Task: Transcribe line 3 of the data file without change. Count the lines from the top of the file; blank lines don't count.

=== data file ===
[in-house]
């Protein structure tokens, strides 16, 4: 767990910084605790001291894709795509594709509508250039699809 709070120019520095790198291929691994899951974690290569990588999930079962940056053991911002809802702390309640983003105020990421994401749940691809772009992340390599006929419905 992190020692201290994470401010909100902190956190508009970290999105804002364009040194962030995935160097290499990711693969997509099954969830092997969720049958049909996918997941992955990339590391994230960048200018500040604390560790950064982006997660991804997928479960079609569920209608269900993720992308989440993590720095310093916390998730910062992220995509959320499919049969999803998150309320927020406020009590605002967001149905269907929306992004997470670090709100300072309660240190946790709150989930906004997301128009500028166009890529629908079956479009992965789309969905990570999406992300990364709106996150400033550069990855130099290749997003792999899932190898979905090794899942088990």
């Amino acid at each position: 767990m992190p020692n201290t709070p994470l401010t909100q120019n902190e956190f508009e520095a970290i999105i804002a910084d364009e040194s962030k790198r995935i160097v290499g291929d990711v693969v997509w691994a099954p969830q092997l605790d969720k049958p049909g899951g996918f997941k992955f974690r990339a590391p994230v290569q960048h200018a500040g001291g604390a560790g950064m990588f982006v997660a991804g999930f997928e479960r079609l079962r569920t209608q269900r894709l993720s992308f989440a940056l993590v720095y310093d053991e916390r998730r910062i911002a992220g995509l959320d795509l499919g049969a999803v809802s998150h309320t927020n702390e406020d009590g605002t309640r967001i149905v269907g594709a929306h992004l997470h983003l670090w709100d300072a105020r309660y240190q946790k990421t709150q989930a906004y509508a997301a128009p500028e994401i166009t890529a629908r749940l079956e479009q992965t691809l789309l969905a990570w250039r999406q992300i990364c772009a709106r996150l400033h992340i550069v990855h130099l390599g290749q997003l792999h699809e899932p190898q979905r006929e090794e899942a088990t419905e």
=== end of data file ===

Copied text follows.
């Amino acid at each position: 767990m992190p020692n201290t709070p994470l401010t909100q120019n902190e956190f508009e520095a970290i999105i804002a910084d364009e040194s962030k790198r995935i160097v290499g291929d990711v693969v997509w691994a099954p969830q092997l605790d969720k049958p049909g899951g996918f997941k992955f974690r990339a590391p994230v290569q960048h200018a500040g001291g604390a560790g950064m990588f982006v997660a991804g999930f997928e479960r079609l079962r569920t209608q269900r894709l993720s992308f989440a940056l993590v720095y310093d053991e916390r998730r910062i911002a992220g995509l959320d795509l499919g049969a999803v809802s998150h309320t927020n702390e406020d009590g605002t309640r967001i149905v269907g594709a929306h992004l997470h983003l670090w709100d300072a105020r309660y240190q946790k990421t709150q989930a906004y509508a997301a128009p500028e994401i166009t890529a629908r749940l079956e479009q992965t691809l789309l969905a990570w250039r999406q992300i990364c772009a709106r996150l400033h992340i550069v990855h130099l390599g290749q997003l792999h699809e899932p190898q979905r006929e090794e899942a088990t419905e």